Francisco O. Chapa
Biography: Francisco Olivares Chapa was born on October 10, 1922, in Sinton, Texas. He was the son of Juan Jesus Chapa and Cruz Olivares and attended school through the 3rd grade, when he dropped out to help his family work the area ranches.
Service Time: Francisco entered the service on November 20, 1942, at Fort Bliss in El Paso, Texas. After his basic training, he was assigned to C Company of the 823rd Tank Destroyer Battalion. The 823rd trained at a number of military bases including Camps Bowie and Hood, Texas, and Camp Clairborne, Louisiana, where they were located prior to participating in the Louisiana maneuvers.
The unit boarded trains on March 9, 1944. enroute to Camp Myles Standish, and the Boston port, where they arrived on the 12th to begin their final preparations for the trip overseas. On April 6th, they loaded the U.S.S. Sea Porpoise and sailed for England, arriving in Newport, Wales, on the 17th after an uneventful trip.
After some additional training and a delay, they boarded three LSTs and landed on Omaha Beach, Normandy, France, on June 24, 1944. They were equipped with 3″ towed guns and went into action within 24 hours of their arrival. Supporting the drive on St. Lô, they fought at Mortain in August and passed through Belgium and Holland, entering Germany on September 17th.
Fighting along the Siegfried Line in October, which included the encirclement of Aachen, the 823rd converted to M10 tank destroyers beginning in November, and shifted to the Ardennes in late December, fighting to eliminate the Bulge in January, 1945. They crossed the Roer River on February 24th and the Rhine River on March 24th. The unit raced eastward to the Elbe River, at Magdeburg, in April and finally began military occupation duties on April 21st.
The 823rd received credit for the campaigns of Normandy, Northern France, Rhineland, Ardennes-Alsace and Central Europe. Francisco received the Purple Heart Medal with Oak Leaf Cluster signifying that he had been wounded twice. His first injury came very soon after his arrival in France, the other occurred when his tank destroyer was destroyed by a German bomber. Only Francisco and one other man survived. After exiting the TD, the men became disoriented as to where they were in relation to enemy lines. They sought shelter in a German home and Francisco actually shot at his reflection in a mirror thinking is was an enemy soldier. He was so badly wounded, particularly his arm, and couldn’t recognize himself.
The family in the house were Catholic and were able to communicate to Francisco and the other soldier that they knew where the Americans were and that they wanted to help them get back to the Allied side. The family did help them and he was able to receive medical treatment for his wounds. Francisco spent several years recovering from his wounds and, since his arm was so seriously injured, he was told that amputation would be necessary. He refused to allow the doctors to do so, and told them that he was determined to recover. Throughout everything he had been through, his Catholic faith provided the strength and perseverance to endure. For the rest of his life, Francisco continued to have shrapnel work its way through his skin. In addition to the Purple Hearts, he received the EAME, World War II Victory, American Theater and the Good Conduct Medals. He left the service at the rank of Sergeant, in 1947, and returned to Texas.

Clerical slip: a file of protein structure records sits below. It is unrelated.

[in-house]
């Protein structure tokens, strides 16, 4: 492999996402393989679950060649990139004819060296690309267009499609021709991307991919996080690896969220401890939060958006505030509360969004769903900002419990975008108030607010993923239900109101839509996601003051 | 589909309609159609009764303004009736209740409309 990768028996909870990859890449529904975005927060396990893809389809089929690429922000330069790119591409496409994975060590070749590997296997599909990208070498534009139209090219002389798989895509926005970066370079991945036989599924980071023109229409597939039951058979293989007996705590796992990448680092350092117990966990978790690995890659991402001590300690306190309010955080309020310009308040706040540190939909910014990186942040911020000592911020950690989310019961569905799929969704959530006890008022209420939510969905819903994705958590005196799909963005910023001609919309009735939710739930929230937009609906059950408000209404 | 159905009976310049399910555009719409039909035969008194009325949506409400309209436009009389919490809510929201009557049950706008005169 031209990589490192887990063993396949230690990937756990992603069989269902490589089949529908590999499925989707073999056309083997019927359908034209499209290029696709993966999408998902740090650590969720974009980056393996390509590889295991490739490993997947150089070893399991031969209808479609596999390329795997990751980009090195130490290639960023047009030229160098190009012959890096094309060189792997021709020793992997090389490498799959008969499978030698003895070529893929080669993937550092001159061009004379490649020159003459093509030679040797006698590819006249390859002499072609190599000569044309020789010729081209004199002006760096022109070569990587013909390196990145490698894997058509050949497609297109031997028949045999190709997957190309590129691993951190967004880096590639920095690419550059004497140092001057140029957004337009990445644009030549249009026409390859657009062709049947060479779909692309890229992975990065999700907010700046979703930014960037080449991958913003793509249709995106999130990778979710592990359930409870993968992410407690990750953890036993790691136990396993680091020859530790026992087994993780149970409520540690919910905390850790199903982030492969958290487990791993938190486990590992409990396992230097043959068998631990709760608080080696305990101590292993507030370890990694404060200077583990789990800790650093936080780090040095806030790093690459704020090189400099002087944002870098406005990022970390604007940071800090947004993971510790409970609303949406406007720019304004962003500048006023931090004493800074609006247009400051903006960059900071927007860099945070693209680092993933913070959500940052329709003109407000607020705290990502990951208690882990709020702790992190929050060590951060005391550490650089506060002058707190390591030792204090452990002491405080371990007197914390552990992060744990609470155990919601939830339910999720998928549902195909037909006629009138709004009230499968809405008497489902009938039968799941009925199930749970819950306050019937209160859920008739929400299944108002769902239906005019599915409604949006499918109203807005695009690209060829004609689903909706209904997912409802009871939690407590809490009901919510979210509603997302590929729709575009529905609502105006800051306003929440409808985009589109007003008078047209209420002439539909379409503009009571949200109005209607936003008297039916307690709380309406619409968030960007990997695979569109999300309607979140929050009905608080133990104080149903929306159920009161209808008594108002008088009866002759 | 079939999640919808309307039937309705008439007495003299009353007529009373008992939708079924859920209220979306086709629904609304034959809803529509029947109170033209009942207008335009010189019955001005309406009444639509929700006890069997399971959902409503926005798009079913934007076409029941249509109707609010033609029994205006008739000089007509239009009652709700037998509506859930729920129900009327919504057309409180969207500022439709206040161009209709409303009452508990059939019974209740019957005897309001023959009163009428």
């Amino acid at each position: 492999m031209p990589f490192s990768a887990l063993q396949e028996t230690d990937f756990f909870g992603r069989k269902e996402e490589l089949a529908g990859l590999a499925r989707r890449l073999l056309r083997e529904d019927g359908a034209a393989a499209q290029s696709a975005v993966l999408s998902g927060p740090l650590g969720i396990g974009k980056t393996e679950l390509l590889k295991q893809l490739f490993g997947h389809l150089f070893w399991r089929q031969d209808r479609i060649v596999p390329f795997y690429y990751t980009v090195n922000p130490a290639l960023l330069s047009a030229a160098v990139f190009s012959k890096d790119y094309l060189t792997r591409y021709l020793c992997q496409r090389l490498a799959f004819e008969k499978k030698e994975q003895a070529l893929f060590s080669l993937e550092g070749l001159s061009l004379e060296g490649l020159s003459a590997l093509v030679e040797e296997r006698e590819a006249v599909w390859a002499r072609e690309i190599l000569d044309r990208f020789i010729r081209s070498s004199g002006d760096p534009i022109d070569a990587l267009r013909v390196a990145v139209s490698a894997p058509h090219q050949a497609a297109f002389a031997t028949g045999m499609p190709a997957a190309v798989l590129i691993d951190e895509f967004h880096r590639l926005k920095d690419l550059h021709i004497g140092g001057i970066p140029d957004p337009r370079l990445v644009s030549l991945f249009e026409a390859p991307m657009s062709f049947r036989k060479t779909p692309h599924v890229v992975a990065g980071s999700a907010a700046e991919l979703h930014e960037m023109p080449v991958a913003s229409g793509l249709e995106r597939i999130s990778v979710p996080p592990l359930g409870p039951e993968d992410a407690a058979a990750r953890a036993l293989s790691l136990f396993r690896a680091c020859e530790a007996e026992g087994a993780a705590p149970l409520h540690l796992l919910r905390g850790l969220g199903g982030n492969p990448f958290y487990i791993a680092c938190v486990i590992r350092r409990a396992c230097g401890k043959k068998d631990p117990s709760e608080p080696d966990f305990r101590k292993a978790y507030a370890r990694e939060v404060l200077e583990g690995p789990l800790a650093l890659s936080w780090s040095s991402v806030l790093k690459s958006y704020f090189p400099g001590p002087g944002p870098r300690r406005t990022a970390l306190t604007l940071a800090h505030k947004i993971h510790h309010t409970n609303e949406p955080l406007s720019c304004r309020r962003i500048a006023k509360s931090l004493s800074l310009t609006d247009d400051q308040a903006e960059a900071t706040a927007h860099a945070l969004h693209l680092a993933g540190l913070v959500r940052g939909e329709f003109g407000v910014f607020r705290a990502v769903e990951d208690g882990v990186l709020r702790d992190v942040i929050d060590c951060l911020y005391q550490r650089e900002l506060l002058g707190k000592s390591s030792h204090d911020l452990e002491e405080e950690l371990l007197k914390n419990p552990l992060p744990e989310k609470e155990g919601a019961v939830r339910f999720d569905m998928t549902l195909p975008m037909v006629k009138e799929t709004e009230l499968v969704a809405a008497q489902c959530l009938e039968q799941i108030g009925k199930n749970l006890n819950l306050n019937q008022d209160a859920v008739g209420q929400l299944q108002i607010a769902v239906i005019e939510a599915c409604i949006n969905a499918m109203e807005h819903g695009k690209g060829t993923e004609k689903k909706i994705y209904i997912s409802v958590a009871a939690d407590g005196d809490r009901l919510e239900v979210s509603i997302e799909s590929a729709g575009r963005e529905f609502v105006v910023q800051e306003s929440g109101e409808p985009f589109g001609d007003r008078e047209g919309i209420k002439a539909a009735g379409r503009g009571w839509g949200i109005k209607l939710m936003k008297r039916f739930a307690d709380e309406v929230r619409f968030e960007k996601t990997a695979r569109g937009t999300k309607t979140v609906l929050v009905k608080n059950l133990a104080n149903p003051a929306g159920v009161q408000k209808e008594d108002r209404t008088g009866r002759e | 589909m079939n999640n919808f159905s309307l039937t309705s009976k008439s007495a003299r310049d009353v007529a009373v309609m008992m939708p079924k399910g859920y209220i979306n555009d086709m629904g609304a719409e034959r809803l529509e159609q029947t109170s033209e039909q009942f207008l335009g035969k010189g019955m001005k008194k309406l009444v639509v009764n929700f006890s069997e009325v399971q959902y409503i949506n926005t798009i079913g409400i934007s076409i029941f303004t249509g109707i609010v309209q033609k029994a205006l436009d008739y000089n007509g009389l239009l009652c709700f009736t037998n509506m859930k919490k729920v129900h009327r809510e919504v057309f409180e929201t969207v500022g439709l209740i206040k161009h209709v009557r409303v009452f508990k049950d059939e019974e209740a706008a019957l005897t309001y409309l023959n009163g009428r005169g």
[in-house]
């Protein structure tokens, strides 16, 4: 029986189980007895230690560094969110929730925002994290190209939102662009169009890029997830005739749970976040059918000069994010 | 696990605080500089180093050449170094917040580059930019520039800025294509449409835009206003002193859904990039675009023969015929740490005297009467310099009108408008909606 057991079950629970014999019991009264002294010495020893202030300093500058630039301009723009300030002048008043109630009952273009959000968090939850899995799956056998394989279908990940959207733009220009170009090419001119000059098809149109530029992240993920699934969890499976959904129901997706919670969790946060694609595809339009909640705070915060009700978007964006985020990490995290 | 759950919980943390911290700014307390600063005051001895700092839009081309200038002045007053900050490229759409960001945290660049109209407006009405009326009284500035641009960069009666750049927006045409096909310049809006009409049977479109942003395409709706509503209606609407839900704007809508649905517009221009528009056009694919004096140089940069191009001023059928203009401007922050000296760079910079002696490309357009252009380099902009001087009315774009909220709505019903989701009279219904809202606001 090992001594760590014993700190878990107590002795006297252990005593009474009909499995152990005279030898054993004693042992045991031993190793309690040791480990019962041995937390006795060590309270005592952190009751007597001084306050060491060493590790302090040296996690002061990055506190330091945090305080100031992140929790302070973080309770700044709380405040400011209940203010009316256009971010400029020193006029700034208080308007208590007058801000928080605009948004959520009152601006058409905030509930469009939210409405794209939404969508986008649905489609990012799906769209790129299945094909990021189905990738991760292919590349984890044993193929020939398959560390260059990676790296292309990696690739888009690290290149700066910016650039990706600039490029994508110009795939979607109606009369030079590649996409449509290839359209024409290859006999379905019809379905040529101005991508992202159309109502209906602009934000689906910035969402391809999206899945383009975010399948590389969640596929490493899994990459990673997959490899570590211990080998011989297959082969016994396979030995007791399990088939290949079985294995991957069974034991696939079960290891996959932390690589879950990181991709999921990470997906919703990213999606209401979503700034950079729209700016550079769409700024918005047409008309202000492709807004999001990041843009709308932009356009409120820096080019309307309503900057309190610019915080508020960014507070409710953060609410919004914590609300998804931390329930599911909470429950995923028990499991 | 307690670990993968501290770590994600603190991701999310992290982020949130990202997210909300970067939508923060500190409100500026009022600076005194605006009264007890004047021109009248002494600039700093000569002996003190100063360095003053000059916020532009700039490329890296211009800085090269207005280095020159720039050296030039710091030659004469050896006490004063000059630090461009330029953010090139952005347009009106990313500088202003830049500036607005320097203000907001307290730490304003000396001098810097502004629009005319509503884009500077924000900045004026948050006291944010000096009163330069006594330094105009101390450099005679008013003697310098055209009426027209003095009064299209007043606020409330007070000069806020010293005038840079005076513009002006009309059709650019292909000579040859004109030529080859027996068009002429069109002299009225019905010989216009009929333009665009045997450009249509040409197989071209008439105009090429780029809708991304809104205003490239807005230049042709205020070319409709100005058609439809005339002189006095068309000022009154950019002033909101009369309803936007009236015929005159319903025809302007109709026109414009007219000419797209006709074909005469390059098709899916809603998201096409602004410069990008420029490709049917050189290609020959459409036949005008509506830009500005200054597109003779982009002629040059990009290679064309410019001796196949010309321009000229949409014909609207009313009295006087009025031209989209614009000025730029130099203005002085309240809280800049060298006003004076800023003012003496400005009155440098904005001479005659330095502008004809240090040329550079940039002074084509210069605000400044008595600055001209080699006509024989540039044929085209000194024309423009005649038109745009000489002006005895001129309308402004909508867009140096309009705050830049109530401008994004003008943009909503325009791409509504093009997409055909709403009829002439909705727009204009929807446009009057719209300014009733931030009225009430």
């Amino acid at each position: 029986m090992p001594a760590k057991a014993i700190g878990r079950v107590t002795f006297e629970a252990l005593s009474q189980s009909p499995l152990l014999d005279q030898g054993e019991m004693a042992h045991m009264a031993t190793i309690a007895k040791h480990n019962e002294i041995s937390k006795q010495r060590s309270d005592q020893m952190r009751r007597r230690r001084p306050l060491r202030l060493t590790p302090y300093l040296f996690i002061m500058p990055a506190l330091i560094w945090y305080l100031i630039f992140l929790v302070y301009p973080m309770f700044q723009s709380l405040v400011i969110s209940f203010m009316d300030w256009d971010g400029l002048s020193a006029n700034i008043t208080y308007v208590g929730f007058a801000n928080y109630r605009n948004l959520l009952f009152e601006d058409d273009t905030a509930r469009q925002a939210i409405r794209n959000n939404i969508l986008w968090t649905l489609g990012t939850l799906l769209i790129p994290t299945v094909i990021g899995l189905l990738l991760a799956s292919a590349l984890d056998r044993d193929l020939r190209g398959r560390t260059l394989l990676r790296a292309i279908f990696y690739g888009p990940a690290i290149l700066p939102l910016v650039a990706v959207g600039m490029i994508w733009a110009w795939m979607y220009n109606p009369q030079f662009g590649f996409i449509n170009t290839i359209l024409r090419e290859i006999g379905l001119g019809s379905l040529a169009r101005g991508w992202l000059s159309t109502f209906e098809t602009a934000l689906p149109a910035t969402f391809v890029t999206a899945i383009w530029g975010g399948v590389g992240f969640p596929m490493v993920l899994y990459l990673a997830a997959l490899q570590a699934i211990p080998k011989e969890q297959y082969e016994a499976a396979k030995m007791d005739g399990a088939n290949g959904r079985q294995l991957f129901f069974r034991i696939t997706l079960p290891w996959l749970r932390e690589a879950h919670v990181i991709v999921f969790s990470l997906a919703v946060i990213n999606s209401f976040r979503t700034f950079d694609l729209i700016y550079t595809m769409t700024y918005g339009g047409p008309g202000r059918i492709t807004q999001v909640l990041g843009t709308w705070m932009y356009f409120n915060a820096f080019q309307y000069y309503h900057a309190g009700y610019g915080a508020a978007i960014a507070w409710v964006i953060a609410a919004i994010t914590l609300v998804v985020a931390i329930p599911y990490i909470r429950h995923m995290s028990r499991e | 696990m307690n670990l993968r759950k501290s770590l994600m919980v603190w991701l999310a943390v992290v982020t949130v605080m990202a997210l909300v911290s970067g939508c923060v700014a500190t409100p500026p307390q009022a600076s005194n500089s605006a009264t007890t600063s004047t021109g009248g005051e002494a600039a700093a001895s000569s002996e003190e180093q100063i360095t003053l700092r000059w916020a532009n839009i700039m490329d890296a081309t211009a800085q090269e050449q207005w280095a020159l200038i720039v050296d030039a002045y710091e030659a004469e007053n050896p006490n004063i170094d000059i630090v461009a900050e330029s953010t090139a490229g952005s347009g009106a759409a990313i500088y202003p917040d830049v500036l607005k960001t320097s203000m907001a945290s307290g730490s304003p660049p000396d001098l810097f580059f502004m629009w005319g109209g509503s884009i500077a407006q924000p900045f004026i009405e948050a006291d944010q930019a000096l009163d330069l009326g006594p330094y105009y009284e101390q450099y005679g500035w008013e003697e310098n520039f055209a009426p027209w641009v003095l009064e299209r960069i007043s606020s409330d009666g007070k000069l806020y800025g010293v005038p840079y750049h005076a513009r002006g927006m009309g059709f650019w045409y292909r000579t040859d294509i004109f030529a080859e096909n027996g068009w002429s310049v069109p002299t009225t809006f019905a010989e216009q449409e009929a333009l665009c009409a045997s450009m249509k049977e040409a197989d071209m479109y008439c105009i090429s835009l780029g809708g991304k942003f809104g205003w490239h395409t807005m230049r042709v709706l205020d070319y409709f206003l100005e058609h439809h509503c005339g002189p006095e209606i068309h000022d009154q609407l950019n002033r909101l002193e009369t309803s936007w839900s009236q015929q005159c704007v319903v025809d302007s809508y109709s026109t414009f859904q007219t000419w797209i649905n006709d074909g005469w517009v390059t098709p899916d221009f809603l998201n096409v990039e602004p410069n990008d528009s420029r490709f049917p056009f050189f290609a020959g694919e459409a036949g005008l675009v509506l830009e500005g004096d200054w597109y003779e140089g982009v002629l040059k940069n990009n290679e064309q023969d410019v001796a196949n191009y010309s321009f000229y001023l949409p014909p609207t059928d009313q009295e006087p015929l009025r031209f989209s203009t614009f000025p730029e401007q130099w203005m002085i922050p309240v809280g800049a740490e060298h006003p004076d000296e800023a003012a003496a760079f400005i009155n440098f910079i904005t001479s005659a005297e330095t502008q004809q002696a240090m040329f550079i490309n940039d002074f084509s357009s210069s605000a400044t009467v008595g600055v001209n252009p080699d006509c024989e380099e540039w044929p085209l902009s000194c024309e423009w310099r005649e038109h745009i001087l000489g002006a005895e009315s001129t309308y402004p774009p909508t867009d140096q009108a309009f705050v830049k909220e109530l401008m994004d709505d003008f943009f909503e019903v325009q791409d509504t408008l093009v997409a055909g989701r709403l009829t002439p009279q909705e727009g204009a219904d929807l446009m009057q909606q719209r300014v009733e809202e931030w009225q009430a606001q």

To the left, you can see Francisco standing while the rest of the crew takes a needed break from the action.
On February 27, 1949, Francisco married the former Virginia Tijerina and the new couple made their home in Odem, Texas. They had six children, Lydia, Lynda, Frank Jr., Mindy, Diego and Lottie. Francisco worked as a civil servant for the Naval Air Station in Corpus Christi. After his retirement, he started to work at the Del Mar College, also in Corpus Christi. It was during this time that he worked with Dr. Hector P. Garcia, and the American Forum, to bring a discrimination lawsuit against the Odem Independent School District which they were successful in winning. Francisco was later recognized, by a Resolution of the House of Representatives in the Texas State Legislature, not only for his efforts to end discrimination but additionally for his contributions as a soldier and citizen of Texas.
In addition to his work, he was a devout Catholic, a proud father and grandfather. He was also an avid Dallas Cowboys football fan and football watcher. He loved his country and spread pride and patriotism wherever he went. Francisco passed away on June 30, 2016, and was buried in the San Pedro Cemetery in Odem, Texas. I want to thank Francisco’s grandson, Nick, for providing the photos and information for this tribute.
In the photo above left, Francisco is shown with his wife Virginia and they were married for 66 years. The photo above right shows Francisco holding his grandson, Nick.